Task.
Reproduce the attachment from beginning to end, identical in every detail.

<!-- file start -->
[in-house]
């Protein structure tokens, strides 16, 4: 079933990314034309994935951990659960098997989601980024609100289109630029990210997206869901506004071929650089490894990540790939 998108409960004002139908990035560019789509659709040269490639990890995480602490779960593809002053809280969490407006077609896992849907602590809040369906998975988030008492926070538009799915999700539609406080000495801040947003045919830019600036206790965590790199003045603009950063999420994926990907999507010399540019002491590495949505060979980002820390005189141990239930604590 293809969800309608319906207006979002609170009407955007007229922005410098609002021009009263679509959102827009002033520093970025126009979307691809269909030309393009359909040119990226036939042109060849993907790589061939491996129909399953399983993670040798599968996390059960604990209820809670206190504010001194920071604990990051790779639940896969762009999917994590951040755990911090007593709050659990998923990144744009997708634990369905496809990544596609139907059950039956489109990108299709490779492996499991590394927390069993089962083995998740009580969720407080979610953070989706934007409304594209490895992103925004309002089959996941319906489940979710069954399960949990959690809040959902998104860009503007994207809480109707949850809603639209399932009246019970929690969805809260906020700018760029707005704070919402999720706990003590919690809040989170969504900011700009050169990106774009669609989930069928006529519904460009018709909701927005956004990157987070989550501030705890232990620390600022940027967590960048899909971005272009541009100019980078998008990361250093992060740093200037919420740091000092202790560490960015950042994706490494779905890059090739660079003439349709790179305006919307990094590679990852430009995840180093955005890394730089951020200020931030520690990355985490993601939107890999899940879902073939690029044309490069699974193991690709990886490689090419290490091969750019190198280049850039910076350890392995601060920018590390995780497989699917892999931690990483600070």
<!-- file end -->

[in-house]
């Protein structure tokens, strides 16, 4: 079933990314034309994935951990659960098997989601980024609100289109630029990210997206869901506004071929650089490894990540790939 998108409960004002139908990035560019789509659709040269490639990890995480602490779960593809002053809280969490407006077609896992849907602590809040369906998975988030008492926070538009799915999700539609406080000495801040947003045919830019600036206790965590790199003045603009950063999420994926990907999507010399540019002491590495949505060979980002820390005189141990239930604590 293809969800309608319906207006979002609170009407955007007229922005410098609002021009009263679509959102827009002033520093970025126009979307691809269909030309393009359909040119990226036939042109060849993907790589061939491996129909399953399983993670040798599968996390059960604990209820809670206190504010001194920071604990990051790779639940896969762009999917994590951040755990911090007593709050659990998923990144744009997708634990369905496809990544596609139907059950039956489109990108299709490779492996499991590394927390069993089962083995998740009580969720407080979610953070989706934007409304594209490895992103925004309002089959996941319906489940979710069954399960949990959690809040959902998104860009503007994207809480109707949850809603639209399932009246019970929690969805809260906020700018760029707005704070919402999720706990003590919690809040989170969504900011700009050169990106774009669609989930069928006529519904460009018709909701927005956004990157987070989550501030705890232990620390600022940027967590960048899909971005272009541009100019980078998008990361250093992060740093200037919420740091000092202790560490960015950042994706490494779905890059090739660079003439349709790179305006919307990094590679990852430009995840180093955005890394730089951020200020931030520690990355985490993601939107890999899940879902073939690029044309490069699974193991690709990886490689090419290490091969750019190198280049850039910076350890392995601060920018590390995780497989699917892999931690990483600070």